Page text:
The Buckeye Institute today released our latest report Ohio Right-to-Work: How the Economic Freedom of Workers Enhances Prosperity [bad link fixed]. I hope you will take the time to read it. It is an important issue for the state of Ohio and our economic future.
In the aftermath of the heated debate surrounding Senate Bill 5, and the overwhelming loss of Issue 2 this past November, there are many who feel this is not a good time to be reengaging the public and policy makers on labor law reform.
We disagree. In fact, in light of the passage of a right-to-work law in Indiana this is not a conversation states like Ohio can avoid. The debate has been ignited in Michigan, Minnesota, and a number of other states seeking to break out of the economic stagnation so many have experienced.
Ohio simply can’t afford to take large-scale reform off the table, particularly reforms that have the potential to mean significant economic growth and opportunity for its citizens. Ohio must stop the outflow of jobs and people to the south and west. Right-to-work is an integral part of this debate.
The reality is that Ohio has been falling farther and farther behind economically for decades.
Here are some startling statistics from the report released today:
- From 1977 to 2008 the inflation-adjusted personal income of Ohioans grew just over 35 percent compared to 55 percent for the nation as a whole.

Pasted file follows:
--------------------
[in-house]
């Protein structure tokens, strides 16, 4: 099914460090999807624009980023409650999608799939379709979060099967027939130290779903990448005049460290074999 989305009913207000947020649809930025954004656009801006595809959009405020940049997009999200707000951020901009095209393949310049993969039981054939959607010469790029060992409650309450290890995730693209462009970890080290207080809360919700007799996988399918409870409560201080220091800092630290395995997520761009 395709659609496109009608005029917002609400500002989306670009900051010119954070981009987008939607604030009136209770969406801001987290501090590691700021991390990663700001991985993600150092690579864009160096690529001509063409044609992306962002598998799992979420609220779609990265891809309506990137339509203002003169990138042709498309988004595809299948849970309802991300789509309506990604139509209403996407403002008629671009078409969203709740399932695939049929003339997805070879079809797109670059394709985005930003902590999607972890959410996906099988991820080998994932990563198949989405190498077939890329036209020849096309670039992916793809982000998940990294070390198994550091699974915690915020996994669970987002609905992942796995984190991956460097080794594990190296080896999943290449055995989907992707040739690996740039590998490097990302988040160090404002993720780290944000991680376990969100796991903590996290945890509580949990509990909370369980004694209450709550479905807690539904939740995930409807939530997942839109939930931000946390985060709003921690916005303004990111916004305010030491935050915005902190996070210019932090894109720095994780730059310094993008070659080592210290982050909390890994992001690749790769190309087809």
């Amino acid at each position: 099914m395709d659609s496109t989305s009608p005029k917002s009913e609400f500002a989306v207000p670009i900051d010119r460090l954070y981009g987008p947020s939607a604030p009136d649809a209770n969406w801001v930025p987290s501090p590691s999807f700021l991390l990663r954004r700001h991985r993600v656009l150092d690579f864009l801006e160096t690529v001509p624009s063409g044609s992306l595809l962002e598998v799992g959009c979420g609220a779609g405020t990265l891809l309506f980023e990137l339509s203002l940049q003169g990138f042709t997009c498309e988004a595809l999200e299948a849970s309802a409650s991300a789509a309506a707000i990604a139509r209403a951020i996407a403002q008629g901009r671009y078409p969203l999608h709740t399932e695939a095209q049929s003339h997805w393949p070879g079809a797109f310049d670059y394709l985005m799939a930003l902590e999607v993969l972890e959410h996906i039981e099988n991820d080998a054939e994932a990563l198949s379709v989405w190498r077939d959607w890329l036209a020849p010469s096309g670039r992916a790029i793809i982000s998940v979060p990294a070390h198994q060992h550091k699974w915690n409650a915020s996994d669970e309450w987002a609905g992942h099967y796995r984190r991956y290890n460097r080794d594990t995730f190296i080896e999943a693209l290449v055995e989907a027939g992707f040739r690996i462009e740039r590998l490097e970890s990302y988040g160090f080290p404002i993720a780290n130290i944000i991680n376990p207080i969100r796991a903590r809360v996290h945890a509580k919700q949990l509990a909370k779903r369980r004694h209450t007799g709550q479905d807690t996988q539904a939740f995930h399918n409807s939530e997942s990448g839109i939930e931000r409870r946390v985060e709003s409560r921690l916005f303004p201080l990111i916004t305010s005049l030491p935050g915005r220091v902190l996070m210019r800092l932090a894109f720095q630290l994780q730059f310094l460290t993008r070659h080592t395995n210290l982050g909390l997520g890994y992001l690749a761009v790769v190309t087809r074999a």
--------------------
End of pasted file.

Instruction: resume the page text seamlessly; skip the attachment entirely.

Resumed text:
- Ohio had the third lowest rate of growth (as measured by personal income) during this period. Only Michigan and West Virginia saw lower growth in personal income.
- During this period per capita income in Ohio fell from slightly over 1 percent higher than the national average to around 11percent below the national average.
In the weeks and months ahead the Buckeye Institute will be driving the debate on this issue but based on the facts and history as outlined in this report not on the myths and misinformation that are already being spread.
Ohio can’t avoid the economic reality and the changes happening just across our borders. If we are to compete and prosper tough choices will have to be made and fundamental reforms tackled.
The future of our communities depends on it.